“[More than] 8 billion lbs. of litter end up in landfills each year, and this alone is driving consumers to look for products that are better for the planet,” she said, adding that health-monitoring litters that can help cat owners detect problems early also are a growing subset in the category. “Problem-solution products are a key focus for consumers across all categories, including cat litter.”
Given the mature status of the cat litter category, officials at Kent Pet Group said future growth is directly tied to any increases in the number of cat-owning households. Citing figures from Packaged Facts, Broders noted one-third of cat litter sales occur through mass-market channels (32%); 26% in supermarkets; 8% at wholesale clubs; 27% in pet specialty and 4% online.
Broders advised that retailers who are looking to grow share make sure they carry litters that go beyond traditional clay litters, as millennial consumers are interested in products that are environmentally friendly and healthy for their homes. Broders noted that at Kent Pet Group, the focus is on listening to their consumers’ needs and making sure their products address those needs while working to improve the relationship between the cat and its owner.
“Keeping in mind no one likes cleaning the litter box, we focus on litters that make it a quick and easy process, so owners can spend more time doing things they actually enjoy,” Broders said.
Where owners go, pets follow
One explanation for the strong growth seen in the pet category is the number of retailers moving away from sourcing their own products to focusing on brands that consumers recognize. Just because an item may be an impulse buy doesn’t mean consumers will give their pets just any old treat or toy, said Leslie Yellin, executive vice president at Moonachie, N.J.-based Multipet International. In fact, she noted, it is just the opposite, and discerning is the name of the game. “Consumers actually are more discriminating when it comes to products for their pets than they are for themselves,” Yellin said.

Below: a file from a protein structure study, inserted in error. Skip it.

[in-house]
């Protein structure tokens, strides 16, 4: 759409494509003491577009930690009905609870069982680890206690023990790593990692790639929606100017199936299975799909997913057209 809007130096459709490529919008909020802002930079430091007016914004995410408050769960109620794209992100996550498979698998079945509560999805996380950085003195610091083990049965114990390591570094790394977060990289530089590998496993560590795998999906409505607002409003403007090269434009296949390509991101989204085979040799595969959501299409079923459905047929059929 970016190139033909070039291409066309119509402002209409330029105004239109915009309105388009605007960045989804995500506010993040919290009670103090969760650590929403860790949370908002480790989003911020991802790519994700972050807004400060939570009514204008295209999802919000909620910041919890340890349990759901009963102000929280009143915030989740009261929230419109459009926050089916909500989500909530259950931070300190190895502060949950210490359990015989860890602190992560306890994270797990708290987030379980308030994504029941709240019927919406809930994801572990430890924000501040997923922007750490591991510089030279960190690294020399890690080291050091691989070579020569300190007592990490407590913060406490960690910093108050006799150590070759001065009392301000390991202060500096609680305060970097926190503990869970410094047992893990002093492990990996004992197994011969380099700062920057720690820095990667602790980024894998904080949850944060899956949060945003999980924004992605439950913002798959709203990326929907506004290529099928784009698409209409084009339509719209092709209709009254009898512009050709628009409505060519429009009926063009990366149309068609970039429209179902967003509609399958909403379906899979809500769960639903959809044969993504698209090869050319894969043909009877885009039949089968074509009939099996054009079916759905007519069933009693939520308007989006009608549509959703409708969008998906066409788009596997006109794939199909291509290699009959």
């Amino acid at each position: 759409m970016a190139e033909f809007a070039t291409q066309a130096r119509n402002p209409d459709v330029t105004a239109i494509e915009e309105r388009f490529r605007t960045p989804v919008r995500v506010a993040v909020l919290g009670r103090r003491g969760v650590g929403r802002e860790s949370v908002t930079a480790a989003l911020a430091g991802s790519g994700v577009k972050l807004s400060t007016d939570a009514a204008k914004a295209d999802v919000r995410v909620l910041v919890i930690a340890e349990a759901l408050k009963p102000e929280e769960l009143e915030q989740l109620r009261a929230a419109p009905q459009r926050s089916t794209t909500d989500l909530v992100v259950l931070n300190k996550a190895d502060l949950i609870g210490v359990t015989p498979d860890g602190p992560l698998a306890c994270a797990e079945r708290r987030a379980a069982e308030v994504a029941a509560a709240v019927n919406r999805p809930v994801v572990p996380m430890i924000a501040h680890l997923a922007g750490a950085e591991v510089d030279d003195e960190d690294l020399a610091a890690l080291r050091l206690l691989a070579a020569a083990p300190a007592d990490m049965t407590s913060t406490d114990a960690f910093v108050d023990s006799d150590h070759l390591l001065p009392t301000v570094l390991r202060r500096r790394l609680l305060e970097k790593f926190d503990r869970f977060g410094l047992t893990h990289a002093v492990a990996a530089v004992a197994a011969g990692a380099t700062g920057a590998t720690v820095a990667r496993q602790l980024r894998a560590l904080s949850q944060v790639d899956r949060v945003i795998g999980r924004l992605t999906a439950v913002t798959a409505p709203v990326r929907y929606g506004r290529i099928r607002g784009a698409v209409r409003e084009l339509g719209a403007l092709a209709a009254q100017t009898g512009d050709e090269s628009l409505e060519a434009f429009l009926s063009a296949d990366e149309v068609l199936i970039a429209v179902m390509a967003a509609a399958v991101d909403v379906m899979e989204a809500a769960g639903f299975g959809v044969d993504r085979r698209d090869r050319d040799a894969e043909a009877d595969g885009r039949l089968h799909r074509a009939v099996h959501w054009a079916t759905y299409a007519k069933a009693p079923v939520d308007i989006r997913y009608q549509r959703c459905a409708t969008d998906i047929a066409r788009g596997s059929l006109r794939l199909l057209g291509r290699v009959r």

Therefore, given the emphasis on health, she suggested retailers concentrate on offering treats, food and toys that offer interaction and exercise. “Given that most of the traffic in the pet aisle is for food and litter, having branded products on the shelf creates trust and sends customers the message that the retailer has top-of-the line, on-trend products,” Yellin said.
Pet owners are among the group of shoppers who will go to whichever selling the products they desire. And research shows that often, their shopping is split among several retail channels, both physical and online. Mass retailers may have the foot traffic, but as Vetere points out not all are leveraging that asset as best as they can.
“Retailers need to listen to their shoppers more and offer a better selection of authentic products that align with their lifestyle choices versus giving them those you think they need,” he said. “Pet owners spending the most often are not enticed to go down the pet aisle because not enough of the products appeal to them.”
Developing the right assortment doesn’t have to be a mystery. For retailers operating drug, mass or grocery stores, Vetere said the answer to what pet products should be carried can be found right in the store, noting that sales of people-oriented products will often track with pet-related products.
Recognizing the need to play to the masses, experts said there also is room to cater to a smaller but growing segment of pet owners — those who follow a natural, organic and/or grain-free regimen with both food and treats. Some have suggested placing a set-within-a-set in the